If you have terminal open, you are now looking at a black screen with a blinking cursor, and the program that just loaded (most likely) is Bash. Bash is a program that opens in a terminal, and is the default on most Linux distributions. It should look something like this:


If you click the terminal and press enter a bunch of times you'll notice the line that you see repeats itself: this recurring text is called the prompt (it prompts the user for input). In my example you see the name dave, which is my username on the system. You also see dataDyne, this is my computers hostname, or the name of the specific machine I'm logged into. You then see ~, which is a shortcut path that leads to my users home directory. Lastly you see '$': that sign means that my user is a typical user, and not root. Root is the administrator account of the computer that has full privileges to everything on the system. Root will have # instead of $.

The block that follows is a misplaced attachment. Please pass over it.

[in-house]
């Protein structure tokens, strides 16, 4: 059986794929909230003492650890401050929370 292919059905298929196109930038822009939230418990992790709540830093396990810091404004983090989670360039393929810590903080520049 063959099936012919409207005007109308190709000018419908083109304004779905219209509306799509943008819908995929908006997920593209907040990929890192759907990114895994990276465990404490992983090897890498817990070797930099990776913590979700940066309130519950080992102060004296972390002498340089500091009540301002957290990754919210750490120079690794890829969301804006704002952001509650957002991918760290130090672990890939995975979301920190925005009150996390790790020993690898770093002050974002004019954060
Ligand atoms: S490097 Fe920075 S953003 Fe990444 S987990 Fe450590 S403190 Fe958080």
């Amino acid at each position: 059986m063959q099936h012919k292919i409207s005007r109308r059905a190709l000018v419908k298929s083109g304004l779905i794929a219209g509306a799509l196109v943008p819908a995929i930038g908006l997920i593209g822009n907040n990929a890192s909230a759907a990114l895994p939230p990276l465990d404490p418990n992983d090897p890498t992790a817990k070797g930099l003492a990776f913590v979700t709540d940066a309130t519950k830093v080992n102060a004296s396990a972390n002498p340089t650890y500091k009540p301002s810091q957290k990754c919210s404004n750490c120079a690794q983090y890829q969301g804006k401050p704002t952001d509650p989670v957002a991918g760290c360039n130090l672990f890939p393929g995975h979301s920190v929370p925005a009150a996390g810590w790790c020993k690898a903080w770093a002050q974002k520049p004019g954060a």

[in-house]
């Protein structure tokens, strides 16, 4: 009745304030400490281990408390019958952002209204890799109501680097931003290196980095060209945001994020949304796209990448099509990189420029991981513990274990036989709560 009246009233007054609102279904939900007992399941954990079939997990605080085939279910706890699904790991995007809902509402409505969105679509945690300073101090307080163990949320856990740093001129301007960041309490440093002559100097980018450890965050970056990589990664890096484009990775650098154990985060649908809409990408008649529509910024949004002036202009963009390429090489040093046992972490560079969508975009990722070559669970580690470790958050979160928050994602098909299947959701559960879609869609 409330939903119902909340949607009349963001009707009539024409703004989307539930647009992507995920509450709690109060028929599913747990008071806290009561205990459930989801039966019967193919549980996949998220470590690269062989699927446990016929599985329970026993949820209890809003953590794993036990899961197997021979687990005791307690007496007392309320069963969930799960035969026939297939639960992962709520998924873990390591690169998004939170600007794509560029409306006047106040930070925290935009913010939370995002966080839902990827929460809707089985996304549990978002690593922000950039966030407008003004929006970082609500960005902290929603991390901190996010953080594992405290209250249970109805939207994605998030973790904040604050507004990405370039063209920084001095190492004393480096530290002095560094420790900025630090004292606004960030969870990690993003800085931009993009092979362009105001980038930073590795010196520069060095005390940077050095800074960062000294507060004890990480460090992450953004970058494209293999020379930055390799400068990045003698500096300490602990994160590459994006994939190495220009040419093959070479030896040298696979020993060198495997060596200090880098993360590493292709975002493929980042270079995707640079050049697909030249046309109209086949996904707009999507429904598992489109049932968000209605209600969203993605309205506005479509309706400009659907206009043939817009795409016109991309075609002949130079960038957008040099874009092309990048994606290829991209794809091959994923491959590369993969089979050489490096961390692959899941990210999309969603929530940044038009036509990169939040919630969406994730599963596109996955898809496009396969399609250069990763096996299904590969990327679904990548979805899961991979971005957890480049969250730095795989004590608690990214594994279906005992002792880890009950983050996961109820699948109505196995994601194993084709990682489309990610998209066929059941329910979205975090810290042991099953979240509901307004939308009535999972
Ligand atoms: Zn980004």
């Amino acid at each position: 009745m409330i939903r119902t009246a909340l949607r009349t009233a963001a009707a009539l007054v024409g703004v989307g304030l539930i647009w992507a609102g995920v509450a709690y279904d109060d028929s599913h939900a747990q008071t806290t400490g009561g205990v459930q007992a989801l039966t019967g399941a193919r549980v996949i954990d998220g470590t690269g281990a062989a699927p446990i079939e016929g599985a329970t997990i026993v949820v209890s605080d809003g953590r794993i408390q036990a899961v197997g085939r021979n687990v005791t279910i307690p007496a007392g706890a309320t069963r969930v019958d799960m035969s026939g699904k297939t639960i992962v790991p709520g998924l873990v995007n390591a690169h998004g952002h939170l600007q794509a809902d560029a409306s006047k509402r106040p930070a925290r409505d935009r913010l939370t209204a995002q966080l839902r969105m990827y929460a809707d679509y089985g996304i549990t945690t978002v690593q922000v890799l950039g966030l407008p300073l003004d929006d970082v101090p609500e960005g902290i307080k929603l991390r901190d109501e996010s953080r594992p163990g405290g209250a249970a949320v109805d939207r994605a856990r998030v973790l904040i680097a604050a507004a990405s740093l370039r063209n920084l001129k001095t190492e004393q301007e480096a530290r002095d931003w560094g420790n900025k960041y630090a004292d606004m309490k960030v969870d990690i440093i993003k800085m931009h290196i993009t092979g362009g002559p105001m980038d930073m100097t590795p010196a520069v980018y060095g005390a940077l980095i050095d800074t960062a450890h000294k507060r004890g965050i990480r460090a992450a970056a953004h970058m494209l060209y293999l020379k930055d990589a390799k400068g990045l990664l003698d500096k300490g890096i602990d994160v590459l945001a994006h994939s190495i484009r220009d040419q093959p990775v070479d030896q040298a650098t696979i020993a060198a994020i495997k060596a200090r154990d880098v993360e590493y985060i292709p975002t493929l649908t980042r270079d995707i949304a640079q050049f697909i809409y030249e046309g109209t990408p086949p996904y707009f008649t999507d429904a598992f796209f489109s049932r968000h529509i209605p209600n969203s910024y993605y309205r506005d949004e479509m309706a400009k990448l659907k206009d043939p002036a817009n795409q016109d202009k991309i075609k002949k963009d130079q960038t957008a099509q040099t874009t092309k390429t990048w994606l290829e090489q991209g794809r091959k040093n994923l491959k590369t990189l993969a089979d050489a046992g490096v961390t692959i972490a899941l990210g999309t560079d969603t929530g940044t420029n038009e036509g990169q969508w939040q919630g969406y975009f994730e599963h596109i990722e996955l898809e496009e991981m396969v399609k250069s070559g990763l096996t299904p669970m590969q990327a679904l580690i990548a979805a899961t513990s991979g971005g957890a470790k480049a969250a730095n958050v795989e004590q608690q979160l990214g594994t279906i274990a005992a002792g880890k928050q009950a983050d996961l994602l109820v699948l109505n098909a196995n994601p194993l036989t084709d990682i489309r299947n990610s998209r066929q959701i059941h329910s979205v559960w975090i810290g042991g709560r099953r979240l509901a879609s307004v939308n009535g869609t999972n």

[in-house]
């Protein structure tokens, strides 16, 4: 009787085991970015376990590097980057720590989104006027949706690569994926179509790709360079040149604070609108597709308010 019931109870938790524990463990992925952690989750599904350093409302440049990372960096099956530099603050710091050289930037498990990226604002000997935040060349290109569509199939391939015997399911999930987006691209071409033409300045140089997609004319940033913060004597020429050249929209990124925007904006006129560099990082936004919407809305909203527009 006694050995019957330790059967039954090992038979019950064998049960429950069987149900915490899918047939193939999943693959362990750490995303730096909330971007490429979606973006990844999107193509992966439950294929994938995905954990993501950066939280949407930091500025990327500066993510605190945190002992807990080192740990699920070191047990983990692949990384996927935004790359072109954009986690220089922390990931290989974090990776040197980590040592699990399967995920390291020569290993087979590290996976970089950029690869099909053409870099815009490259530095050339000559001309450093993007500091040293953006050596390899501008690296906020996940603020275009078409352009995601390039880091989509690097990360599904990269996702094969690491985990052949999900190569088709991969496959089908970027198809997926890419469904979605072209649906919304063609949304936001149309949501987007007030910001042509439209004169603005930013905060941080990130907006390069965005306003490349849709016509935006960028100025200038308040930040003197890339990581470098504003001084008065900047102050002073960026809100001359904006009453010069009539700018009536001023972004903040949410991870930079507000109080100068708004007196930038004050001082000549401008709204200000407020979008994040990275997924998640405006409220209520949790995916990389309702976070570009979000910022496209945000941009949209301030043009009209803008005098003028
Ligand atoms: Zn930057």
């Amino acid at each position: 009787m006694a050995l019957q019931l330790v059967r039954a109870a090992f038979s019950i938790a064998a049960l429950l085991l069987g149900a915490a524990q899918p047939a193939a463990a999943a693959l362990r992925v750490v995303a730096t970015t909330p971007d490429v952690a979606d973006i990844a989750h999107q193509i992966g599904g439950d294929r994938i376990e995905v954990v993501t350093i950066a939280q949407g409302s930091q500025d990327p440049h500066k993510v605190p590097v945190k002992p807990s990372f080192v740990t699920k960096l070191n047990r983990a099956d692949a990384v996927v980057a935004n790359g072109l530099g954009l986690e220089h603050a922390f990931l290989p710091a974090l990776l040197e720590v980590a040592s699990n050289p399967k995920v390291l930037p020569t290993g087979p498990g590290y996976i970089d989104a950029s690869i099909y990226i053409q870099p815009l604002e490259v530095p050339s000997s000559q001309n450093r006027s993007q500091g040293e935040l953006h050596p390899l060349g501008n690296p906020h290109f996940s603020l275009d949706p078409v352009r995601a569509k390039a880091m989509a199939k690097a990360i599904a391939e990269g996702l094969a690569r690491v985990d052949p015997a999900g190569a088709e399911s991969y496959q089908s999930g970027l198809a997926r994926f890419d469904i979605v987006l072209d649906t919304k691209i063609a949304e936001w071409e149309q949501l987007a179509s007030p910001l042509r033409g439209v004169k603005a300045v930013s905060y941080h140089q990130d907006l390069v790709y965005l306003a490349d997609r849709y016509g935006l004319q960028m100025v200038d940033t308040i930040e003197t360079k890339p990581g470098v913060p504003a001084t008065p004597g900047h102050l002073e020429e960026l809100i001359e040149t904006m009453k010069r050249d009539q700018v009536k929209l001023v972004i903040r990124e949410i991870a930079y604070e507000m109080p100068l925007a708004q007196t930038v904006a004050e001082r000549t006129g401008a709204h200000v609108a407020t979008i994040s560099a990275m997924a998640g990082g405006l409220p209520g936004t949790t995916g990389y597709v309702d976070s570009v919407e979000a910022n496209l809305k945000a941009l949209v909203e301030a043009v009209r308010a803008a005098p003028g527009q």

Bash is simply a program that accepts input, processes it, and supplies output. This type of program is referred to as a shell; the sh in bash actually stands for shell. This tutorial will show you how to navigate, understand, modify, and control your computer using bash as a shell.

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